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Transforming Leftover Champagne Into Vinegar Is Almost Too Easy

Pouring champagne into glass
Pouring champagne into glass - Alvarez/Getty Images

If you're the type to only bust out champagne for special occasions, you may be well accustomed to the frustration that arises once the bubbly falls flat. Instead of fretting about pouring money down the drain, turn the champagne into vinegar.

After sipping on champagne to celebrate, nature will take its course, turning the once effervescent drink flat. With the bubbles being the best part, we can't blame you for not wanting to drink stale champagne. Thankfully, there's a way to repurpose the leftover drink -- all you need to do is let nature take its course once more. The light, fruity drink can easily be turned into a mellowed out, tart vinegar.

Pour the champagne -- flat or bubbly -- into a wide-mouthed jar or container. Cover the container with several layers of cheesecloth, secure it with a rubber band, and store it in a cool, dark place where it'll be undisturbed. Through a fermentation process in which bacteria turns the sugar in alcohol into vinegar, the vinegar should be ready after a minimum of four weeks. As the vinegar develops, taste a little bit to see if it's fully crossed the champagne-vinegar threshold. If it's not ready within a month, leave it for a few more weeks or another month before using it.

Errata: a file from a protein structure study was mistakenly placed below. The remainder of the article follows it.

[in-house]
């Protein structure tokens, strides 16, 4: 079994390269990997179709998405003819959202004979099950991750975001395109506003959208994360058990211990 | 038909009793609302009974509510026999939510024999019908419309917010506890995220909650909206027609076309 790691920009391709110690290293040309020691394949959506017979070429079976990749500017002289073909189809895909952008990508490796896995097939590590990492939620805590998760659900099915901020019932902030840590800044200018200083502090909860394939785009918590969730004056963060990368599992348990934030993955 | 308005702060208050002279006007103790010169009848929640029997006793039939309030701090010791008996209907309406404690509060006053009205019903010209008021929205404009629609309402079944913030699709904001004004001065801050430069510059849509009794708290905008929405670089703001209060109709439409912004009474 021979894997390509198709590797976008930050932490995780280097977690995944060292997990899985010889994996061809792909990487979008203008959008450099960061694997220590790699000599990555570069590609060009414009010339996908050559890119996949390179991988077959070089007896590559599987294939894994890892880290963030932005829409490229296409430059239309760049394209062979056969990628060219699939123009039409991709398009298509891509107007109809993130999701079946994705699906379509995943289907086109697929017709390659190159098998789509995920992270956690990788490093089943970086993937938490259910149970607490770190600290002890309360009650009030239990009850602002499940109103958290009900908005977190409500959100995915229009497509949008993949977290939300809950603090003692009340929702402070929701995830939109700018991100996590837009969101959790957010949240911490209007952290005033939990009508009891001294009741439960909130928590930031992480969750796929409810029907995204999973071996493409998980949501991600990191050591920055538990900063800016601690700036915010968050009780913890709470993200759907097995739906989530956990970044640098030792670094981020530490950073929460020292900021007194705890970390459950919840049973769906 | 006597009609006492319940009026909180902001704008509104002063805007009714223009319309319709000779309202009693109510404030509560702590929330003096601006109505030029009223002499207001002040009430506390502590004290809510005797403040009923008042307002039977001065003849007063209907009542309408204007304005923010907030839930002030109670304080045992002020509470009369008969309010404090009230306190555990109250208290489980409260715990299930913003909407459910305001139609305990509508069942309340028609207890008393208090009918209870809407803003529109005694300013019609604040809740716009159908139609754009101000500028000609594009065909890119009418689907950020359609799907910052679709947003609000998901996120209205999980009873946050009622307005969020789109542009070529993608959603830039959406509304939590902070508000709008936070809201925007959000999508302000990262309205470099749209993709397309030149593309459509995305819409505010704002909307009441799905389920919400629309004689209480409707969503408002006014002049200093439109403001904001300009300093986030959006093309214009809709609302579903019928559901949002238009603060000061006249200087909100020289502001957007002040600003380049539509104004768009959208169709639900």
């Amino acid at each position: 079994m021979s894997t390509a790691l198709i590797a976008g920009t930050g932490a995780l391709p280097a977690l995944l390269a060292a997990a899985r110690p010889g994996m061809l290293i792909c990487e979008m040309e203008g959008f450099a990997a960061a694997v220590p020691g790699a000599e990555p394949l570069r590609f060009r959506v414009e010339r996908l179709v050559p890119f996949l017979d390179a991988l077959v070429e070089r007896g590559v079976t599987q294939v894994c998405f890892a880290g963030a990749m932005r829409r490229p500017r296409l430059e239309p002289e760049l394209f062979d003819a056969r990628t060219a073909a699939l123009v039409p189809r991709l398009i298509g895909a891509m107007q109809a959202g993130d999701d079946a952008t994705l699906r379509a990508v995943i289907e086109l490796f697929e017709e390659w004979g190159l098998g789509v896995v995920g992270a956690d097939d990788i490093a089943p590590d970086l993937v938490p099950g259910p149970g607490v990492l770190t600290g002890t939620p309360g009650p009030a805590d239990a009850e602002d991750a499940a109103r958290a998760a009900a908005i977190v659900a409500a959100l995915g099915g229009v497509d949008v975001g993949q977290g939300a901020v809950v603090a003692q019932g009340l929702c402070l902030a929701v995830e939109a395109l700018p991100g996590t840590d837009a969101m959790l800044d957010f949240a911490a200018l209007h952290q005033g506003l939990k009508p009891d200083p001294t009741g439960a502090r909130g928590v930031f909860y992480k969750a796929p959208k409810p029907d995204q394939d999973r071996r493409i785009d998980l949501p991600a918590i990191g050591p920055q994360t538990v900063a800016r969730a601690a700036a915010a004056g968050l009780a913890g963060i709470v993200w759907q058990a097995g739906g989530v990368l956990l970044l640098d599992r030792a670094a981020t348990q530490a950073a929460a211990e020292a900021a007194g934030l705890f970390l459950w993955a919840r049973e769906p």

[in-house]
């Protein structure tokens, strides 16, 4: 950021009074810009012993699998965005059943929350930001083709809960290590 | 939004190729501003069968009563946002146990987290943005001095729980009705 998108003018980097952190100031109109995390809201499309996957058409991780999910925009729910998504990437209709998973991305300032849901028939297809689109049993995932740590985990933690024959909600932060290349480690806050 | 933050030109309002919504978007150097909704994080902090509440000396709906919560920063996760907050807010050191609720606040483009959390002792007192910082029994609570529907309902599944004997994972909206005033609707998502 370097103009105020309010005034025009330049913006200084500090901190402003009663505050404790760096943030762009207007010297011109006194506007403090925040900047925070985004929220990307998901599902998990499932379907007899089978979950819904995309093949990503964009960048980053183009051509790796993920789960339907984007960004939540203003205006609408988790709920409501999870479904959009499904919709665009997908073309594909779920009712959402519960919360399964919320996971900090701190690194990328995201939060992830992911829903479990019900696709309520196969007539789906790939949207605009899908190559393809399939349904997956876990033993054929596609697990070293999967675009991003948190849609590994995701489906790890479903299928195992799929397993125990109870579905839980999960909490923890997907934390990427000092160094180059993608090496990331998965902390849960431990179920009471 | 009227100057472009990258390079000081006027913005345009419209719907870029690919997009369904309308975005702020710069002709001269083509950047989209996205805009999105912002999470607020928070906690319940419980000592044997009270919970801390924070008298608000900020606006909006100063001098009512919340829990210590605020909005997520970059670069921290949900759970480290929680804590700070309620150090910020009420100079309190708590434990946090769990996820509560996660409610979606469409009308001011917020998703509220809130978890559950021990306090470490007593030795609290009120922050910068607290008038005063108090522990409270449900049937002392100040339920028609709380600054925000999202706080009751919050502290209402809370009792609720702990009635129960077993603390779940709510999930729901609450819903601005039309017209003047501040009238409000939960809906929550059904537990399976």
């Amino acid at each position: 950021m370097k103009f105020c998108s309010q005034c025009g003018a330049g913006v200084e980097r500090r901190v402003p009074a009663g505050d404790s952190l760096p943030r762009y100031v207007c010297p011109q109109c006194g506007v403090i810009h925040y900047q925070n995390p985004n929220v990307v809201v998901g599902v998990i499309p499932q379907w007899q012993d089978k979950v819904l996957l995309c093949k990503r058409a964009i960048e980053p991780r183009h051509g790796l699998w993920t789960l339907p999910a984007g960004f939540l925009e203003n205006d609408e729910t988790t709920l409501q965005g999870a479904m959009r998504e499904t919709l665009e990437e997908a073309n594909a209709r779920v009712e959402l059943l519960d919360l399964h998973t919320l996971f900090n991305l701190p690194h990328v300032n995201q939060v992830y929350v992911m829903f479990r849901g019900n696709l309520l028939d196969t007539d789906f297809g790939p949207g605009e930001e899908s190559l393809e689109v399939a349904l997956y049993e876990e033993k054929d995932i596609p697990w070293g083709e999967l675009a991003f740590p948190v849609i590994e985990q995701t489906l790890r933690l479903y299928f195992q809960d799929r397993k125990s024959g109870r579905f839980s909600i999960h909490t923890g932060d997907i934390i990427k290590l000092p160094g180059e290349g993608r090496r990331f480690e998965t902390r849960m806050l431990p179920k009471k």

Read more: Vinegar Cooking Hacks You'll Wish You Knew Sooner

How To Store Champagne Vinegar

Bottles of vinegar with fruit
Bottles of vinegar with fruit - KarinaKlachuk/Shutterstock

Like other vinegars, champagne vinegar can be stored in a cool, dark place. Simply transfer the vinegar from the jar into another container and cover it. You can also take a page out of Ina Garten's book and store your vinegar in the fridge. While this may extend its shelf life, either way, the champagne vinegar will last up to 6 months.

Within half a year, you can find a myriad of ways to use up the delicate vinegar. Compared to other types of vinegar, champagne vinegar is airy, with a fruity-floral taste, a holdover from its past life as a sparkling wine. Since it's not heavy, it can be used to punch up recipes that other vinegars might overwhelm. If you want the fresh tomatoes, mozzarella, and basil to shine in your chopped Caprese salad, swap out rich balsamic vinegar for lighter champagne.

The vinegar is also great for bringing out the flowery aspects of stone fruits, making it an ideal choice for sweet and savory Italian salad pizza or a grilled peach and plum flatbread. The champagne vinegar can be splashed on top or turned into a delicious vinaigrette with olive oil, honey, Dijon mustard, and garlic.

Read the original article on Tasting Table.